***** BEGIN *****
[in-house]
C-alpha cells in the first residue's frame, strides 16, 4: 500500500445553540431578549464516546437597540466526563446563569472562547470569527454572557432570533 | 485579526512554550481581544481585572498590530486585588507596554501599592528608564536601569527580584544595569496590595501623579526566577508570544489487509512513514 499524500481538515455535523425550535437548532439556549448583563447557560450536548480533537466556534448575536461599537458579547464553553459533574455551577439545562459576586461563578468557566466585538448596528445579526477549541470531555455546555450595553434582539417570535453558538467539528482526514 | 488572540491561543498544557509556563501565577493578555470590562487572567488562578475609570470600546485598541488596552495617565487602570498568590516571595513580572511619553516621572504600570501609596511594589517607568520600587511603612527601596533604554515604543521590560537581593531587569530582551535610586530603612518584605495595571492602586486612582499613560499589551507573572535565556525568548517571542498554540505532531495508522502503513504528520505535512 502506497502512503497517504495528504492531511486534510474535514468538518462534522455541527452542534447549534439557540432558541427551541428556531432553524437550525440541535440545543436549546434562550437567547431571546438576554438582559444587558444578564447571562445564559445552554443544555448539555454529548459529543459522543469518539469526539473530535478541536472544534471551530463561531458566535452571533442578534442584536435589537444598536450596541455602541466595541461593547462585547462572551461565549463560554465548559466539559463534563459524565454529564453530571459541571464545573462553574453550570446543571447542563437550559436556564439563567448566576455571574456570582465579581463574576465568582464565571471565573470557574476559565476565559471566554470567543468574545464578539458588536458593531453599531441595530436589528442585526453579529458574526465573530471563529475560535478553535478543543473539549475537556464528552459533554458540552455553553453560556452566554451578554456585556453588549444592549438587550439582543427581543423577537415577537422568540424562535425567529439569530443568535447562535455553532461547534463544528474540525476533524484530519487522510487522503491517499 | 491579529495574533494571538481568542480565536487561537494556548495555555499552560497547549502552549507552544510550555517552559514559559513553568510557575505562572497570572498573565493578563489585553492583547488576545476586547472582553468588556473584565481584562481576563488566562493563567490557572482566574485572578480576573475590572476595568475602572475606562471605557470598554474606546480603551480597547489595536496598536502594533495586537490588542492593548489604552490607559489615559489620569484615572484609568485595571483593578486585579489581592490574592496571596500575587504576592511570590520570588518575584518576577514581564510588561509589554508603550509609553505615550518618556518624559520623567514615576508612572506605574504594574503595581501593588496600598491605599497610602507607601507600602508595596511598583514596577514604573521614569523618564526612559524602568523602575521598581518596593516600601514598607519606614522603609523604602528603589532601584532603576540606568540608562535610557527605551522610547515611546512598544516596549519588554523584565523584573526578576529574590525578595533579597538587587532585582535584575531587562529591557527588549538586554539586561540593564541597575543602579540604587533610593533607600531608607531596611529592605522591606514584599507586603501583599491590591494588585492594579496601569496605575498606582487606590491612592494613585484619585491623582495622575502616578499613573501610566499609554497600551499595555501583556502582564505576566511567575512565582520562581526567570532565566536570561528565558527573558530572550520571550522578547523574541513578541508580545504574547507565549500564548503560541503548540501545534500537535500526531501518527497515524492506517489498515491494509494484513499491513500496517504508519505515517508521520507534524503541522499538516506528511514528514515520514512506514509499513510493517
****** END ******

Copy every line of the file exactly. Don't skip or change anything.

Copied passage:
[in-house]
C-alpha cells in the first residue's frame, strides 16, 4: 500500500445553540431578549464516546437597540466526563446563569472562547470569527454572557432570533 | 485579526512554550481581544481585572498590530486585588507596554501599592528608564536601569527580584544595569496590595501623579526566577508570544489487509512513514 499524500481538515455535523425550535437548532439556549448583563447557560450536548480533537466556534448575536461599537458579547464553553459533574455551577439545562459576586461563578468557566466585538448596528445579526477549541470531555455546555450595553434582539417570535453558538467539528482526514 | 488572540491561543498544557509556563501565577493578555470590562487572567488562578475609570470600546485598541488596552495617565487602570498568590516571595513580572511619553516621572504600570501609596511594589517607568520600587511603612527601596533604554515604543521590560537581593531587569530582551535610586530603612518584605495595571492602586486612582499613560499589551507573572535565556525568548517571542498554540505532531495508522502503513504528520505535512 502506497502512503497517504495528504492531511486534510474535514468538518462534522455541527452542534447549534439557540432558541427551541428556531432553524437550525440541535440545543436549546434562550437567547431571546438576554438582559444587558444578564447571562445564559445552554443544555448539555454529548459529543459522543469518539469526539473530535478541536472544534471551530463561531458566535452571533442578534442584536435589537444598536450596541455602541466595541461593547462585547462572551461565549463560554465548559466539559463534563459524565454529564453530571459541571464545573462553574453550570446543571447542563437550559436556564439563567448566576455571574456570582465579581463574576465568582464565571471565573470557574476559565476565559471566554470567543468574545464578539458588536458593531453599531441595530436589528442585526453579529458574526465573530471563529475560535478553535478543543473539549475537556464528552459533554458540552455553553453560556452566554451578554456585556453588549444592549438587550439582543427581543423577537415577537422568540424562535425567529439569530443568535447562535455553532461547534463544528474540525476533524484530519487522510487522503491517499 | 491579529495574533494571538481568542480565536487561537494556548495555555499552560497547549502552549507552544510550555517552559514559559513553568510557575505562572497570572498573565493578563489585553492583547488576545476586547472582553468588556473584565481584562481576563488566562493563567490557572482566574485572578480576573475590572476595568475602572475606562471605557470598554474606546480603551480597547489595536496598536502594533495586537490588542492593548489604552490607559489615559489620569484615572484609568485595571483593578486585579489581592490574592496571596500575587504576592511570590520570588518575584518576577514581564510588561509589554508603550509609553505615550518618556518624559520623567514615576508612572506605574504594574503595581501593588496600598491605599497610602507607601507600602508595596511598583514596577514604573521614569523618564526612559524602568523602575521598581518596593516600601514598607519606614522603609523604602528603589532601584532603576540606568540608562535610557527605551522610547515611546512598544516596549519588554523584565523584573526578576529574590525578595533579597538587587532585582535584575531587562529591557527588549538586554539586561540593564541597575543602579540604587533610593533607600531608607531596611529592605522591606514584599507586603501583599491590591494588585492594579496601569496605575498606582487606590491612592494613585484619585491623582495622575502616578499613573501610566499609554497600551499595555501583556502582564505576566511567575512565582520562581526567570532565566536570561528565558527573558530572550520571550522578547523574541513578541508580545504574547507565549500564548503560541503548540501545534500537535500526531501518527497515524492506517489498515491494509494484513499491513500496517504508519505515517508521520507534524503541522499538516506528511514528514515520514512506514509499513510493517